Joe Hunt discusses the Natural and Probable Consequences Doctrine, which results in “aiders and abettors” of a crime getting the same punishment as perpetrators.
I’ve often said to some of the other men in prison that they’re my people, in that these are my peers, this is who I’ve lived with.
I’ve bonded with some of these guys, some of these men who are doing life without and are murderers are my friends.
Now a lot of them are here on this aiding and abetting theory of what they call vicarious liability in the law, and there’s several different ways that vicarious liability can be assigned but one of the principal ones is the aider and abetter rules and there’s also something called the Natural And Probable Consequences Doctrine. So under aiding and abetting if you exhort, encourage, incite or aid someone in a felony and that felony results in somebody’s death, under the felony murder doctrine and under the aider and abetter doctrine, together, stitched together, you end up with the same liability as the actual perpetrator, and this can be a travesty.
It does not, this is not the sort of travesty that occurred in my case, that’s of a different stripe, but it is the travesty that we’re giving, society is giving, handing out “life without” sentences to men who never had a moment where they crossed that line and became intentional murderers.
In fact they never actually chose to do an action that directly resulted in another person’s death. They never curled their finger around the trigger of a revolver or plunged a knife into somebody and so they didn’t have the — they never did anything that manifested the sort of depravity that you would associate with a “life without” sentence. A sort of malice of forethought or maliciousness or wickedness.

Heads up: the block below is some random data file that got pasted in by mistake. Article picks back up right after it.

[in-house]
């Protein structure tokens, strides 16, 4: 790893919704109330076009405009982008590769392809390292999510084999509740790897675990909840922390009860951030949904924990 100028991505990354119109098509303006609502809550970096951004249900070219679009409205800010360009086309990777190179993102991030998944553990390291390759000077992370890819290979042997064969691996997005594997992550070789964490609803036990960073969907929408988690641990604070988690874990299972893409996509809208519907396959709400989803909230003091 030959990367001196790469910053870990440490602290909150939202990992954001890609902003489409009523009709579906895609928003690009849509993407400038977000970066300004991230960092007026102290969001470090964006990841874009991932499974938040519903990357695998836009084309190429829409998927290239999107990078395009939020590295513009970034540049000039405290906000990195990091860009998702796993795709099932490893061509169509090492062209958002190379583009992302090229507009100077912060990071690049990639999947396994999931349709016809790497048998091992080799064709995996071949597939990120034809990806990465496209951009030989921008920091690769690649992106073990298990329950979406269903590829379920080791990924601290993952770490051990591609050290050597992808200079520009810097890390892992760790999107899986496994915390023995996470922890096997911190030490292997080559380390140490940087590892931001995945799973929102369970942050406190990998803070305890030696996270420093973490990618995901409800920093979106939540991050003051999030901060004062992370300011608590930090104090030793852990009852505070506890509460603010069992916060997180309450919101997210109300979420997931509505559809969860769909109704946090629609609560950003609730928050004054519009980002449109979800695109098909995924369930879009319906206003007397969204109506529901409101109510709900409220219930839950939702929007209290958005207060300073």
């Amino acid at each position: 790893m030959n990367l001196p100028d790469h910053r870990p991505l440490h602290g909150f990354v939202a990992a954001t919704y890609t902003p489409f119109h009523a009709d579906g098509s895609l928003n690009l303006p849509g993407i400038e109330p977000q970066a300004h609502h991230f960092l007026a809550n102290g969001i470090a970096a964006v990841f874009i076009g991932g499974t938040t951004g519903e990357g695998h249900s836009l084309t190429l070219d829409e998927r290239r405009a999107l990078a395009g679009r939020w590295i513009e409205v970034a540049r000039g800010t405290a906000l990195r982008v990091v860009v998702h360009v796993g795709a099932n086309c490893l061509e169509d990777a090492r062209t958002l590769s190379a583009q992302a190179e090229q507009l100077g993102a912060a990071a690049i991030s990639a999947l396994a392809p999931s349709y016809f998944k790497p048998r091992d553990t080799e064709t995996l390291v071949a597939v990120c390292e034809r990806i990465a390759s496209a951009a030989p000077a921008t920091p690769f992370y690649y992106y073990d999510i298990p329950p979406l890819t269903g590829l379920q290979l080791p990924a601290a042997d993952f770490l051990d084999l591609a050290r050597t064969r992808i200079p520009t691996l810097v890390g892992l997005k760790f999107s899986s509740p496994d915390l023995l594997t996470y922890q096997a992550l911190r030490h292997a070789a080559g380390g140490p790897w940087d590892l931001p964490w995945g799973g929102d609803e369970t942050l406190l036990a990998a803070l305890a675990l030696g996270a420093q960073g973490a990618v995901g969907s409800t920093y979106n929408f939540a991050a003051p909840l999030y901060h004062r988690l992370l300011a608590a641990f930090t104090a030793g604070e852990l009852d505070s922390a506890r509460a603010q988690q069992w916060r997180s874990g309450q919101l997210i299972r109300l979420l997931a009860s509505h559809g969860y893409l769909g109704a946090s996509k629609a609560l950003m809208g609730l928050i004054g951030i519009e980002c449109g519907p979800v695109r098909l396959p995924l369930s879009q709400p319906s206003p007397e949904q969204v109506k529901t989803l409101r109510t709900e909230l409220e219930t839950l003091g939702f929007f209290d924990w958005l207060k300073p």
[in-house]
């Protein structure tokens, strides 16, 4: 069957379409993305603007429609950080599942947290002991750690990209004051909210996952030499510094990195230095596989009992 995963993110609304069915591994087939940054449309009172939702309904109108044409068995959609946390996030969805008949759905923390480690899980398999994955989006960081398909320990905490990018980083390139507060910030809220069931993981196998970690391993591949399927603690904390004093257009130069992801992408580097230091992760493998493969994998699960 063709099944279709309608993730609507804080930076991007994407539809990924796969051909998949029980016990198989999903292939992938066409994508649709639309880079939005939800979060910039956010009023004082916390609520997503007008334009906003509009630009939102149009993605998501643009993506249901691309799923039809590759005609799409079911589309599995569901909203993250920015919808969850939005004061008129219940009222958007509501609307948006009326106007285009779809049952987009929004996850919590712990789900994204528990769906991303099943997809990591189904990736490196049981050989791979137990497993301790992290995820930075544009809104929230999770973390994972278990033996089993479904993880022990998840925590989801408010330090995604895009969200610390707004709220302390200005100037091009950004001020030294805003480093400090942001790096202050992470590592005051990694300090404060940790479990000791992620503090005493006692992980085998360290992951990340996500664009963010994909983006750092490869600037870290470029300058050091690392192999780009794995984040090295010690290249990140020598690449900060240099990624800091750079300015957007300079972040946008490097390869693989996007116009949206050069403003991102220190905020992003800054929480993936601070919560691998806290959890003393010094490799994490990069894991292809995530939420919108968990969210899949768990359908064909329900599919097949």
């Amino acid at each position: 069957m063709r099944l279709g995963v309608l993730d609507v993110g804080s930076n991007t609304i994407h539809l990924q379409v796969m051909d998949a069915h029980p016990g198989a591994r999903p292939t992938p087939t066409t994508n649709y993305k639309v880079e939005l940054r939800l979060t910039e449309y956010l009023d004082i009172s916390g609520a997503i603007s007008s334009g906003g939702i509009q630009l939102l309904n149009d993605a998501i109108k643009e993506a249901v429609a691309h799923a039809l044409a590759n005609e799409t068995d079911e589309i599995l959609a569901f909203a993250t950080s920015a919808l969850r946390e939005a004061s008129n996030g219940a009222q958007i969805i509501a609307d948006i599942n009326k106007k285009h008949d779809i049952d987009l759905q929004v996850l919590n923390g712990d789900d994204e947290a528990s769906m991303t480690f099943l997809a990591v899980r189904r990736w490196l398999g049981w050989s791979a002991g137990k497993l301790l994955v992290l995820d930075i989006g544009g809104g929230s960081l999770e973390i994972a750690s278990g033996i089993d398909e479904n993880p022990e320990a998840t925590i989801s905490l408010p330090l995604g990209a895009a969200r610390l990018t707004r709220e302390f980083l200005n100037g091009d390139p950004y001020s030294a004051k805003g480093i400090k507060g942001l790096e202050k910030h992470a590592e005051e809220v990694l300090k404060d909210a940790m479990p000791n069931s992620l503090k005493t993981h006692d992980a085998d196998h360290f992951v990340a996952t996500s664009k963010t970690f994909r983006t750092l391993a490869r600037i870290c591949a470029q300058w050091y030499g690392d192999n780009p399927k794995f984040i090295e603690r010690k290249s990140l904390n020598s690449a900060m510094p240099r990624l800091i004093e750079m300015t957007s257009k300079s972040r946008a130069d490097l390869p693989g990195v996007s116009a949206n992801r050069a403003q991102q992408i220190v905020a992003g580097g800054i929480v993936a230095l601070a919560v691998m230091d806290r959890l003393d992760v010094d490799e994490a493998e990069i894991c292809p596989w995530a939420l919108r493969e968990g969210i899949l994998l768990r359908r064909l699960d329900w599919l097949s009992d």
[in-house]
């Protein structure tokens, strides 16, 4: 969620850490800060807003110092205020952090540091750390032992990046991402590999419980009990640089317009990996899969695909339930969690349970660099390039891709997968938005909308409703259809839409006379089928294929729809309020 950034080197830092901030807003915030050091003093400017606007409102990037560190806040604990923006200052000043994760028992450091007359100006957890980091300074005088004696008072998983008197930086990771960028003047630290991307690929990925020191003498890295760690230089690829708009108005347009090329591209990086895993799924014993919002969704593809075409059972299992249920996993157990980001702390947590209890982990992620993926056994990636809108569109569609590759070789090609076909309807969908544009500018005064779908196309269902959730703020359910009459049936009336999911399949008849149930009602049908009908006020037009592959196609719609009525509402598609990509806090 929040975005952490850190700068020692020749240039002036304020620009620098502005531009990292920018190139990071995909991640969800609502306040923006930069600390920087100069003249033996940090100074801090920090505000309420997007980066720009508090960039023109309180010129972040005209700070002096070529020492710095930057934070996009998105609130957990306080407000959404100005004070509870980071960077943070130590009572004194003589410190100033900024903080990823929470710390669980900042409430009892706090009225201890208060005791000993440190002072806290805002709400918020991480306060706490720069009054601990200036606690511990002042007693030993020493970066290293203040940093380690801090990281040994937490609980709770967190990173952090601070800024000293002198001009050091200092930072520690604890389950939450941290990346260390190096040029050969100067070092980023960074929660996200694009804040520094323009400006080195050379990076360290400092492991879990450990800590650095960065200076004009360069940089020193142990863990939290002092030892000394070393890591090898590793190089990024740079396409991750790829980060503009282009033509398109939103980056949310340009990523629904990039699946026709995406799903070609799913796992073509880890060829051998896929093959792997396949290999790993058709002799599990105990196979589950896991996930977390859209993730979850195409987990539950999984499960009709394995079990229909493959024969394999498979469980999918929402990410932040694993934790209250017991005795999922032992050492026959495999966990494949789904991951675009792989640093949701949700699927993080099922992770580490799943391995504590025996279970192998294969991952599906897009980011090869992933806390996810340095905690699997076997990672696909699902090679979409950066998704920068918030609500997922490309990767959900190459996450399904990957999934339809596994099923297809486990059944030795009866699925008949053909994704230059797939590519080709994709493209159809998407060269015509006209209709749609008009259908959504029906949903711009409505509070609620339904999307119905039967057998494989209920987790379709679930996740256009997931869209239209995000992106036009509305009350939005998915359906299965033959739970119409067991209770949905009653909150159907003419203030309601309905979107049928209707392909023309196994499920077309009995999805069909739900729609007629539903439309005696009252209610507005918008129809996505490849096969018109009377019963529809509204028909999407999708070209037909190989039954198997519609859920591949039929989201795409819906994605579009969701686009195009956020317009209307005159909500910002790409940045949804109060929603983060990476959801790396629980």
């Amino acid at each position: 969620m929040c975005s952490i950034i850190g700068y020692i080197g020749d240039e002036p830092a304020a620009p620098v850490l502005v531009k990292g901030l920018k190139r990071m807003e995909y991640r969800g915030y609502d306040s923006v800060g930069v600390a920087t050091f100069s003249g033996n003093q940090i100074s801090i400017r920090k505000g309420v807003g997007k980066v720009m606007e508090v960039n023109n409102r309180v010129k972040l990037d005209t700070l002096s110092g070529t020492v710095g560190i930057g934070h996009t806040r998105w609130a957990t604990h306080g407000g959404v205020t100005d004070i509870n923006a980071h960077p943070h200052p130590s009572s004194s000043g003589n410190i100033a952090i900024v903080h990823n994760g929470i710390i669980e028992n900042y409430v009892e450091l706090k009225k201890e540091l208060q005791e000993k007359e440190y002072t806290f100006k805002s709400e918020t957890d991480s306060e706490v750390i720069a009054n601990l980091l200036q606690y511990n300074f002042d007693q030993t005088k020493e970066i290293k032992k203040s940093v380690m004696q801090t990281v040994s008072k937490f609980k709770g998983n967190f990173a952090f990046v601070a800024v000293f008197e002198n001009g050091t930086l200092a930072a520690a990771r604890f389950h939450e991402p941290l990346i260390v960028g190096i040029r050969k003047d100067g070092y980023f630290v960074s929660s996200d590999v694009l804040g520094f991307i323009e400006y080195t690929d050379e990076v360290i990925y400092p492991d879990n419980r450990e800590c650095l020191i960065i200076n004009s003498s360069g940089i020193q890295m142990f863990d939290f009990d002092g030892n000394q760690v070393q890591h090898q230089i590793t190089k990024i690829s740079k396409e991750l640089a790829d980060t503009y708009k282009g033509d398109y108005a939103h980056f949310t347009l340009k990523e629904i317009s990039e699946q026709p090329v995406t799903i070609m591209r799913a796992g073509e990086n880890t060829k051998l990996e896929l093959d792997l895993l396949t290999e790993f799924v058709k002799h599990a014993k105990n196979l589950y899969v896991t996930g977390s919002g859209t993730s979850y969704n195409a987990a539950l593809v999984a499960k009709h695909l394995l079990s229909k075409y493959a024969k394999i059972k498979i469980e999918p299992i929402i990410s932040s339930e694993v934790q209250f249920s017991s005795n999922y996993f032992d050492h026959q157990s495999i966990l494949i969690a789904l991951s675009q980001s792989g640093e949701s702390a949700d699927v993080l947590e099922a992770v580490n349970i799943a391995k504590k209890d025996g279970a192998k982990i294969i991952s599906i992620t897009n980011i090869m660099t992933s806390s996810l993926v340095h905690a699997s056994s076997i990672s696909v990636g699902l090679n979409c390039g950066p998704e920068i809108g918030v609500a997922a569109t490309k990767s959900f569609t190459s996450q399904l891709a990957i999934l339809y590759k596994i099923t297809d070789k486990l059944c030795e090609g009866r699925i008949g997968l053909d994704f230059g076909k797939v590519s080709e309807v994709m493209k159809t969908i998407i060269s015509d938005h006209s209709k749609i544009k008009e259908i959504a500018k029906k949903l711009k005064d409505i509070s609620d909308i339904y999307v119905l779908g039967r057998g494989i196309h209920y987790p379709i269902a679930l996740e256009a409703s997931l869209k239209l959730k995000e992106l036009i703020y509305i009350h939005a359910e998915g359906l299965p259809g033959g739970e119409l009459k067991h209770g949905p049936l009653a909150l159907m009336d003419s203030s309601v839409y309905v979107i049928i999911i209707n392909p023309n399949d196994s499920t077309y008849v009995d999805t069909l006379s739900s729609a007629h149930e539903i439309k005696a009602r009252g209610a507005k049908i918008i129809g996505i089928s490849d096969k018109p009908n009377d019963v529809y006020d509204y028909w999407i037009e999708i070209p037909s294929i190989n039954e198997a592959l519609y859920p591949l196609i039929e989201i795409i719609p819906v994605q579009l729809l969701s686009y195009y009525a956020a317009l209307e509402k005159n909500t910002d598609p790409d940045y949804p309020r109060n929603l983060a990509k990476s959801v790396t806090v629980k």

They might have done something like got talked into by their homeboys or actively decided to be a getaway driver or they might have been members of a gang and went to back to up a buddy in a confrontation with another gang and then suddenly their buddy pulls a gun and shoots somebody.
Unexpectedly to all of them and they end up doing “life without” time under the Natural And Probable Consequences Doctrine or aiding and abetting gang activity doctrine.
And it’s just so unfair because society is presuming that they are, that they were so given over to malice and depravity that they would kill another person, but really there’s no proof that they ever reached that state in their life. But the prosecution theory is otherwise.
So most civilized countries in the world, they don’t have doctrines like that and they don’t put people away for life without possibility of parole at all. Let alone in an instant where the person actually never chose intentionally.